I use the term "sanctified" because, in most Western societies, the ten commandments aren't obligatory; human laws must be put into place to be enforceable against the secular sinners. In any case, a mandate to respect the earth is too non-specific. For example, agriculture is a perversion of natural processes for man's benefit. It is highly destructive of ecosystems and diverts an increadible energy flow into burgeoning humanity. By your logic, wouldn't this be equally immoral? If not, where do the sins of agriculture become immorality as opposed to just survival? It is all a matter of degree. I am reluctant to advocate return to pre-agricultural, hunter-gatherer, subsistance harmony with nature. Nor am I eager to forego many of the medical advances, that help keep me an my family alive and healthy, in the interests of being more natural.
Humanity perpetrates a lot of bad things in the world, no doubt about it. I don't see why this should induce such a strong response of aversion to anything new, though. Genetic engineering will never be proven safe (heck, is a tractor, safe?); indeed, any technology can be misused, abuse or just fumbled badly (note that thalidomide is coming back into vogue now, though for different uses than in the fifties).
I'm delighted to see class action suits against tobacco companies or have the feds go after some company to clean up their toxic waste dump (for example); we need more of that to help remind corporations that there are financial implications to their production processes and marketings that go beyond immediate sales. I advocate a legal and institutional framework that keeps the corporations sensitive to the environmental and human health implications of their actions for financial reasons -- I don't see any reason to trust that corporations will exhibit a social/environmental conscience spontaneously; money talks to them, though.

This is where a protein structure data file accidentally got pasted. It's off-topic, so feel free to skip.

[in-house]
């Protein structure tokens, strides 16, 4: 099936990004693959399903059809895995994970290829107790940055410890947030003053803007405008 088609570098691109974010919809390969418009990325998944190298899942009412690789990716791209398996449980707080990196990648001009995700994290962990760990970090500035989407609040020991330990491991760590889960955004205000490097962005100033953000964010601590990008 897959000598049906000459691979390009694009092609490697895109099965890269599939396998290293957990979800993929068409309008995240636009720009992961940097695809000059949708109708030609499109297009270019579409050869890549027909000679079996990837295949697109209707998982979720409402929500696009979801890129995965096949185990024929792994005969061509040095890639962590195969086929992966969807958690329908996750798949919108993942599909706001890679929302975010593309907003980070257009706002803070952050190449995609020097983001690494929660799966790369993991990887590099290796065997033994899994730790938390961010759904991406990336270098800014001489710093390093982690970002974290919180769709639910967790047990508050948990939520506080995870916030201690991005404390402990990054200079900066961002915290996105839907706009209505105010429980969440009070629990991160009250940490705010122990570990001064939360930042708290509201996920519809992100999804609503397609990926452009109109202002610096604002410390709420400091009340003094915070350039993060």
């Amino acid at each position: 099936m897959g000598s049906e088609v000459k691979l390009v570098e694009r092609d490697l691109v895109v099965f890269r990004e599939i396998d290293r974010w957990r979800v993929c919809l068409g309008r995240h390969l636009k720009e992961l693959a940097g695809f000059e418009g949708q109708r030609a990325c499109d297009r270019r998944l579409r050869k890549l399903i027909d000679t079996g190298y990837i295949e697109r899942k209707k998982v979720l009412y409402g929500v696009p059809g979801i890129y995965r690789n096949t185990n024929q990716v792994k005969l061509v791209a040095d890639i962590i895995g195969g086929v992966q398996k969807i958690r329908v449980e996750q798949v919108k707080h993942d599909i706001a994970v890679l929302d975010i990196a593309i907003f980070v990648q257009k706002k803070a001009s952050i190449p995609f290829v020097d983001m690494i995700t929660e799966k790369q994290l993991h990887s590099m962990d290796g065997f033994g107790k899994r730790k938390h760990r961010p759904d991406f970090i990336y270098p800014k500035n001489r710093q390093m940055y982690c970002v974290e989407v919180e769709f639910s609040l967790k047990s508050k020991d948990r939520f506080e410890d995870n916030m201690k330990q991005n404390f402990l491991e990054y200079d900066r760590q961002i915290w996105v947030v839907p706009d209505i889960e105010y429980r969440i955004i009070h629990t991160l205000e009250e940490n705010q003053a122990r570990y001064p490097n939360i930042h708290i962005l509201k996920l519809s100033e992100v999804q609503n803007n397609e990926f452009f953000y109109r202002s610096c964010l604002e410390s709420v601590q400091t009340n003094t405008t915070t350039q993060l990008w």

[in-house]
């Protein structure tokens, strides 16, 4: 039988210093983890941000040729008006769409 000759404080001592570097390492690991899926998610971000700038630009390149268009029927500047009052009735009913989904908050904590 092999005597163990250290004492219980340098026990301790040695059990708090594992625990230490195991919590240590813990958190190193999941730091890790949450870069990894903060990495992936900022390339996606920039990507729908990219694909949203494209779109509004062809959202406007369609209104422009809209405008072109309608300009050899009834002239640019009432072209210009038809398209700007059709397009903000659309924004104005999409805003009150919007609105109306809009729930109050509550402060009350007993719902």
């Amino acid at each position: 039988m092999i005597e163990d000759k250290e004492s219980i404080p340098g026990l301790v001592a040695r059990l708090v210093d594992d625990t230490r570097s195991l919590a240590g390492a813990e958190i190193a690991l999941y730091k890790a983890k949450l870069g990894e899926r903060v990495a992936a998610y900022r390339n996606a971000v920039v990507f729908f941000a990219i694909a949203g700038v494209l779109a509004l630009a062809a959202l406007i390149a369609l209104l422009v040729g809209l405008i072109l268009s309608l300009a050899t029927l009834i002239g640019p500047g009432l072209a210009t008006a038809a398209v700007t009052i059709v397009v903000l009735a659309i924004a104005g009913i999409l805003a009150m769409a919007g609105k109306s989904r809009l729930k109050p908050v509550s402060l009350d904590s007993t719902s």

Finally, a key element in this is consumer advocacy. The fact that I don't agree with the position many SANET members take with respect to GMO's (and some other issues, too), doesn't mean I think they should be silenced (as you imply). Nope, without the naysayers neither corporations nor government will have much incentive to be cautious _in advance_. I'm not eager to wait for human population epidemiological evidence of harm - that is the saddest way to find out things have gone awry (as with thalidomide and tobacco); it is the skeptics -- the luddites, to use Rebecca's term -- who pull back on the reins to keep humanity from going off half-cocked on a pell-mell technology binge (well, just think how much worse things _could_ be!).
So keep at it; express your concerns, and, especially, collect and share evidence that supports your position.
Meanwhile, I will continue to formulate and evaluate my opinions.
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